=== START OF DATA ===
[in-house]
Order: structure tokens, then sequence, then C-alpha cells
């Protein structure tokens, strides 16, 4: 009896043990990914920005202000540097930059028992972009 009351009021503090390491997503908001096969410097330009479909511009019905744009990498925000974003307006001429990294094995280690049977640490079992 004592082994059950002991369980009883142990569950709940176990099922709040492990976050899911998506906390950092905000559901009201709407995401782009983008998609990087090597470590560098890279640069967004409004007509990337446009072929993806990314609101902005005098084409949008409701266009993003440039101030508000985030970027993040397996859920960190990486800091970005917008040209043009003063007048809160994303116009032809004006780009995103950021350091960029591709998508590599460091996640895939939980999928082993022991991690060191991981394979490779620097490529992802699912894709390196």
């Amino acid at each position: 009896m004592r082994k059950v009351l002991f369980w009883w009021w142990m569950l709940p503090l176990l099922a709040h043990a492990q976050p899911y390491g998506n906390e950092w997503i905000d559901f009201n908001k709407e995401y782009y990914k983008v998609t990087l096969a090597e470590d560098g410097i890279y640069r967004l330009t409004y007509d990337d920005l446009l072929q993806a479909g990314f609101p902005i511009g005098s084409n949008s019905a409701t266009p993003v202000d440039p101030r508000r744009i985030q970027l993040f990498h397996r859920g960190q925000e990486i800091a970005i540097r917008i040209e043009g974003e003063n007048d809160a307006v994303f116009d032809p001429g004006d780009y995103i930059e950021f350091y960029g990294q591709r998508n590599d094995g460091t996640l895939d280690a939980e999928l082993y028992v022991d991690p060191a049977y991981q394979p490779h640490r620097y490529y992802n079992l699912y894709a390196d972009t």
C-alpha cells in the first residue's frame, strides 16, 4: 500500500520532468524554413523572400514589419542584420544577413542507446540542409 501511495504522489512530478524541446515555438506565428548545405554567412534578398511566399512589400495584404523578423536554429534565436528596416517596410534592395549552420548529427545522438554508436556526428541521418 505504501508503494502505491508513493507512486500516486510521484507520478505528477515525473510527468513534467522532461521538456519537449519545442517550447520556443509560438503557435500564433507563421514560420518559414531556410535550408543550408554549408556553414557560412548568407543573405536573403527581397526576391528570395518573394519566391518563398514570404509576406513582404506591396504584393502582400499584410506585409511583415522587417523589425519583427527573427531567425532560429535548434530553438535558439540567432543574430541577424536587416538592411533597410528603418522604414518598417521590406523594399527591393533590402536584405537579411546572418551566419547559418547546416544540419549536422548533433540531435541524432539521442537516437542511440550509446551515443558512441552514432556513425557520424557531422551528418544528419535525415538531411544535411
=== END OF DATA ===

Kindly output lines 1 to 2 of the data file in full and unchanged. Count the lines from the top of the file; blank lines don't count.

[in-house]
Order: structure tokens, then sequence, then C-alpha cells